Objection: The surface temperature record is full of assumptions, corrections, differing equipment and station settings, changing technology, varying altitudes, and more. It is not possible to claim we know what the “global average temperature” is, much less determine any trend. The IPCC graphs only say what the scientists want them to say.
Answer: There is actually some truth to the part about the difficulties; scientists have overcome many of them in turning the hundreds of thousands of measurements taken in many different ways and over a span of more than a dozen decades into a single globally averaged trend.
But this is the nature of science — no one said it was easy. It’s taken the scientific community a long time to finally come out and say that what we have been observing for 100 years is in fact exactly what it looks like. All other possible explanations (for example, the Urban Heat Island effect) have been investigated, the data has been examined and re-examined, reviewed and re-reviewed, and the conclusion has become unassailable.
And while it is true that differing weather station locations, from proximity to lakes or rivers or elevation above sea level, probably make it impossible to arrive at a meaningful figure for global average surface temperature, that is not what we are really interested in. The investigation is focused on trends, not the absolute level. Often, as in this case, it is easier to determine how much a given property is changing than what its exact value is. If one station is near an airport at three feet above sea level and another is in a park at 3000 feet, it doesn’t really matter — they both show rising temperature, and that is the critical information.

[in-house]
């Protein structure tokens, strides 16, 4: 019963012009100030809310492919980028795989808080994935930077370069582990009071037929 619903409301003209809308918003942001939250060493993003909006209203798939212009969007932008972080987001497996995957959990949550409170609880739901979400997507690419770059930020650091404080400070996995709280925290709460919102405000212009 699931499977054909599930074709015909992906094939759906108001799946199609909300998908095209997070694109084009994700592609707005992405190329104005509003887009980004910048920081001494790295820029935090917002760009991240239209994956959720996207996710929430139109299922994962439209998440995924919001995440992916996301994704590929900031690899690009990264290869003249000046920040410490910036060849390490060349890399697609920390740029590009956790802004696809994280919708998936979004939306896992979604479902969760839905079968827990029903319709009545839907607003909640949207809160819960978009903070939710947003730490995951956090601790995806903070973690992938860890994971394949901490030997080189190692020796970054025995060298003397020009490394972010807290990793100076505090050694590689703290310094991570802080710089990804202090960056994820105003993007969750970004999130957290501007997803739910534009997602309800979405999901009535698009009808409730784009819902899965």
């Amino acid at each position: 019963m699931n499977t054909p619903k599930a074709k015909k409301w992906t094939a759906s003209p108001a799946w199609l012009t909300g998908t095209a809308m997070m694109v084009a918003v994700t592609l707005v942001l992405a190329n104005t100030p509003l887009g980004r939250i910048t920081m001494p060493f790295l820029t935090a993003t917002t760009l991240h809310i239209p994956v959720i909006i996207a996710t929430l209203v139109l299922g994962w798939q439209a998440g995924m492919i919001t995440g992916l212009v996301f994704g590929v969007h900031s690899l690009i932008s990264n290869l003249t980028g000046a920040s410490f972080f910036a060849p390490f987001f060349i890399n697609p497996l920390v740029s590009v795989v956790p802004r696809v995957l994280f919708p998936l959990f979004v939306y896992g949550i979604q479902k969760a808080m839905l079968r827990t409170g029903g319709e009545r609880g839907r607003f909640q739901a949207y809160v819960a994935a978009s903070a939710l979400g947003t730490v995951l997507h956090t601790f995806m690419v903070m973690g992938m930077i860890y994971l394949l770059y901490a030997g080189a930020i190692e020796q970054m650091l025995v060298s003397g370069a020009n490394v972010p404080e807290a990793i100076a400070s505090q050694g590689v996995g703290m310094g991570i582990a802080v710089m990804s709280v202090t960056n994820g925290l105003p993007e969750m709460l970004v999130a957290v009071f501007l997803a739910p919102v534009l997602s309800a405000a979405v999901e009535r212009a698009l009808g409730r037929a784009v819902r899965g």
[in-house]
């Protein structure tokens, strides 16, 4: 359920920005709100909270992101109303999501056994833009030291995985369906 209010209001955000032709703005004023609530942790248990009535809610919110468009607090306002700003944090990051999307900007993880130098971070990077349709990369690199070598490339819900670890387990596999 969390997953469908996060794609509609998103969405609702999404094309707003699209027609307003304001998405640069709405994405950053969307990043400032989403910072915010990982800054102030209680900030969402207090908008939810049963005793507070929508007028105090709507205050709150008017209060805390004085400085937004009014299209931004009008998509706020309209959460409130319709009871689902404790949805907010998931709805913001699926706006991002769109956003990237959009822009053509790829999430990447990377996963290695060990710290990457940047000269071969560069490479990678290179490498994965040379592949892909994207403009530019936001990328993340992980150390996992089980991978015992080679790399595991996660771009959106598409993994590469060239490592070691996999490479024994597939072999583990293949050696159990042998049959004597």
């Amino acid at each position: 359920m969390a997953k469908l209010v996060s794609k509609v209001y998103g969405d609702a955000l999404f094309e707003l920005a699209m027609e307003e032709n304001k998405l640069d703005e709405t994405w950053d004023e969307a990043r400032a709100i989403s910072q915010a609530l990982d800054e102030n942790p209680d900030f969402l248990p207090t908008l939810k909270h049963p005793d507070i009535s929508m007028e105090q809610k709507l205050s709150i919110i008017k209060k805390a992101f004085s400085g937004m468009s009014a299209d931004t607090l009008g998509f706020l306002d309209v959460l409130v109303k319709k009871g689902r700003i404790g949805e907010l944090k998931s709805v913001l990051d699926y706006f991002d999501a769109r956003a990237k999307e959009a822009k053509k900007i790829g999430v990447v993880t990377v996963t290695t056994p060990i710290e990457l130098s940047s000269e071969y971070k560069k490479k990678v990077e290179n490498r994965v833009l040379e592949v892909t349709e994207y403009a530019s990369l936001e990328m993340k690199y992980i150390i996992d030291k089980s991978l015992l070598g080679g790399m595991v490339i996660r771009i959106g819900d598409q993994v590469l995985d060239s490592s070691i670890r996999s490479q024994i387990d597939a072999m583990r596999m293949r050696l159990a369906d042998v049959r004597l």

So how do we finally know when all the reasoning is reasonable and the corrections correct? One good way is to cross check your conclusion against other completely unrelated data sets. In this case, all the other available indicators of global temperature trends unanimously agree. Go ahead, put aside the direct surface temperature measurements — global warming is also indicated by:
- Satellite measurements of the upper and lower troposphere
- Weather balloons show very similar warming
- Borehole analysis
- Glacial melt observations
- Declining arctic sea ice
- Sea level rise
- Proxy Reconstructions
- Rising ocean temperature
All of these completely independent analyses of widely varied aspects of the climate system lead to the same conclusion: the Earth is undergoing a rapid and substantial warming trend. Looks like the folks at NASA and CRU know what they are doing after all.